The MIDORI Prize is a biennial international prize co-organized by the AEON Environmental Foundation and the Secretariat of the Convention on Biological Diversity (CBD) to honor individuals who have made outstanding contributions to the conservation and sustainable use of biodiversityat the globallevel.
The winners of the 2018Prize are: Dr. Kathy MacKinnon,Chair of the IUCN World Commission on Protected Areas(U.K); Mr. Assad Serhal, Director General of the Society for the Protection of Nature in Lebanon(Lebanon); and Dr. Abdul Hamid Zakri,Former Science advisor to the Prime Minister of Malaysia (Malaysia).
Each of the Prize Winnerswas presented a wooden plaque, a commemorative gift and a monetary prize of 100,000 US dollars insupport of their work in safeguarding biodiversityby Mr. Takuya Okada, Chairmanof the AEON Environmental Foundation.
Dr. Cristiana PașcaPalmer, Executive Secretaryof the Convention on Biological Diversity representing the co-organizer of the Prize,offered her congratulationsvia a video message. Also, as a supporterrepresentative, Mr. HidekaMorimoto, Vice-Ministerof the Ministry of the Environment, delivereda congratulatory message. In addition, His Excellency Mr. Nidal Yehya, Ambassador of the Lebanese Republicattended and delivereda congratulatory address.
Lecture abstract of Winners’Forum
Following the award ceremony, the MIDORI Prize for Biodiversity 2018 Winners’Forum was held.Question-and-answer sessions withthe winners were moderated by invitee Mr. Takejiro Sueyoshi, Trustee of the AEON Environmental Foundation and Chairperson of the World Wide Fund for Nature, Japan (WWF Japan).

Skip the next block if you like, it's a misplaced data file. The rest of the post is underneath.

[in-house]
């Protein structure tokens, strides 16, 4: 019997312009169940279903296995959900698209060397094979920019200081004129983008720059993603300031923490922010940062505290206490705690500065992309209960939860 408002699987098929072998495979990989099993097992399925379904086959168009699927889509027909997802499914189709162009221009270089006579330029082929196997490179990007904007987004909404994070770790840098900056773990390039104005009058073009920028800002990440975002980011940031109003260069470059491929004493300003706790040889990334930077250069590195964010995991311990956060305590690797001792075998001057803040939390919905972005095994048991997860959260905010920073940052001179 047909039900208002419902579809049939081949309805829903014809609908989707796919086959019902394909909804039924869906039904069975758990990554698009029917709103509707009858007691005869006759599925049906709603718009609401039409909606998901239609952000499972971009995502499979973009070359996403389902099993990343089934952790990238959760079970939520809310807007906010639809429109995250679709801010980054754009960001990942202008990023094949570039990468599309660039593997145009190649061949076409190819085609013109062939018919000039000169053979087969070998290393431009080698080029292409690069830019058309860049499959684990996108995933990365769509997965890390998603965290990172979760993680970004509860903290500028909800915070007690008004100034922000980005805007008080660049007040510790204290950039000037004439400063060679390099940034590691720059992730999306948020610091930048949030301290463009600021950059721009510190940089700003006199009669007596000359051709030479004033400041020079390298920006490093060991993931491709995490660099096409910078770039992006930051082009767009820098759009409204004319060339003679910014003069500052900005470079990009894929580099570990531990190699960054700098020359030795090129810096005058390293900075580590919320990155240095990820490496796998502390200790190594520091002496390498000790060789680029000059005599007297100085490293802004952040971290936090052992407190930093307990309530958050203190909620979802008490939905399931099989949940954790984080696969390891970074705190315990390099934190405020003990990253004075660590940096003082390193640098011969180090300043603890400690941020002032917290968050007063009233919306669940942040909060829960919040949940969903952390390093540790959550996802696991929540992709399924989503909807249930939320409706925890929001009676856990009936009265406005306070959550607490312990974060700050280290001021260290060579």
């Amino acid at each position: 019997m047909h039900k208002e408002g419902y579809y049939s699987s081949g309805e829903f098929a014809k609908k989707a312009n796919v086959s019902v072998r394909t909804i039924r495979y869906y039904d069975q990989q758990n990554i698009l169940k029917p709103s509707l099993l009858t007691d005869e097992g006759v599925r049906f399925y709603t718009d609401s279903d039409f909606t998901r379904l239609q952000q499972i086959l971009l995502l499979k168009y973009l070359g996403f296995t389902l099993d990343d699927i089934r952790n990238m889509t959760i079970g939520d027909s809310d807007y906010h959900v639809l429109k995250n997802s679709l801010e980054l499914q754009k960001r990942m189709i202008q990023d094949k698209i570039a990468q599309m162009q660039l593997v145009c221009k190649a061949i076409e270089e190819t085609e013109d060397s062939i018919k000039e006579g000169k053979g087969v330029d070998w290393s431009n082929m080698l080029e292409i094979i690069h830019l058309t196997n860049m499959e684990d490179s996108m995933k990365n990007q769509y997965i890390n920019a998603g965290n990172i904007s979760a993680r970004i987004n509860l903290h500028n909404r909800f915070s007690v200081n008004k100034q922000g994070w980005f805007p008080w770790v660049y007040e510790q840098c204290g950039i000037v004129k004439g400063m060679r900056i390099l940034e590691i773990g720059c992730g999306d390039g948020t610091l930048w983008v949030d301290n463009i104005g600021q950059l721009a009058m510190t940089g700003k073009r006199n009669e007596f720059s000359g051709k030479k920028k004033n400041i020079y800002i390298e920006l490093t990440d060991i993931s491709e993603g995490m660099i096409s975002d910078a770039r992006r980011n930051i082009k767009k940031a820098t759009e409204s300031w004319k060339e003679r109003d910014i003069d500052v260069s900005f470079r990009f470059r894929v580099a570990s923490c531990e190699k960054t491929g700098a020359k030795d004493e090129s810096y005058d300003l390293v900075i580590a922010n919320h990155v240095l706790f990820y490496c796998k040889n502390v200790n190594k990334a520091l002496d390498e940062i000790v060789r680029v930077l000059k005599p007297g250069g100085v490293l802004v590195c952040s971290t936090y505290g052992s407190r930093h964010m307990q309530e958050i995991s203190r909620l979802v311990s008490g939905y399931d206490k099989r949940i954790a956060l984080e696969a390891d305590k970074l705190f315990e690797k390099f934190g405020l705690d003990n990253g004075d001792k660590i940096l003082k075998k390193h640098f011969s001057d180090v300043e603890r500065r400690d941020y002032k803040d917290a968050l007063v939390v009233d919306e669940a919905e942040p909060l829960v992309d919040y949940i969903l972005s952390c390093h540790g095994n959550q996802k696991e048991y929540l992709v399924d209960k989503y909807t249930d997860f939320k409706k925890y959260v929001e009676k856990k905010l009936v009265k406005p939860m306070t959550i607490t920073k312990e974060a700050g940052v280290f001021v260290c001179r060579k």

Dr. Kathy MacKinnon
Chair of the IUCN World Commission on Protected Areas(U.K.)
Theme: Protected Areas: Conserving Biodiversity and Underpinning Human Welfare
The IUCN World Commission on Protected Areasis the world’s premier network of protected area expertise.In particular, we carry outour activities to achieve Target 11 of the Aichi Biodiversity Targets. (Target 11: By 2020, at least 17 percent of terrestrial and inland water areas and 10 percent of coastal and marine areas, especially areas of particular importance for biodiversity and ecosystem services, are conserved through effectively and equitably managed, ecologically representative and well-connected systems of protected areas and other effective area-based conservation measures, and integrated into the wider landscape and seascape.)Thistarget is closely related to the “Sustainable Development Goals(SDGs)”,adopted at the United Nations Summit in 2015.
In the United Nations Environment Program, it wasreportedthat the earth’s temperature wasestimated to increase by about three degrees by the end of this century. While respondingto climate change andsolving global environment problemsare urgent issues, there are many instances of casesresulted in specific changes, such asthe conservation activities inthe Amazon region, whichholds around 10% of theworld’s carbon stock in terrestrial ecosystems, establishment of protected areas in Colombia and Palau, and the Work for Water Program in South Africa.
While carrying out conservation activities, we now also needto be more creative. Imagine what we couldachieve for biodiversity conservation and human wellbeing and welfareif we all came together!If everything came together, we would startto see a world in which all people equitably and inclusively experience the diverse benefits of connectedness with nature wherever they live, work, learn, or play and in the process also learn to give back to nature and the earth through actions that support nature and parksof all forms.
Let’suniteand work together tochange the world!
Mr. Assad Serhal
Director General of the Society for the Protection of Nature in Lebanon(Lebanon)
Theme: The HIMA, A Way of Life; A Mission of Peace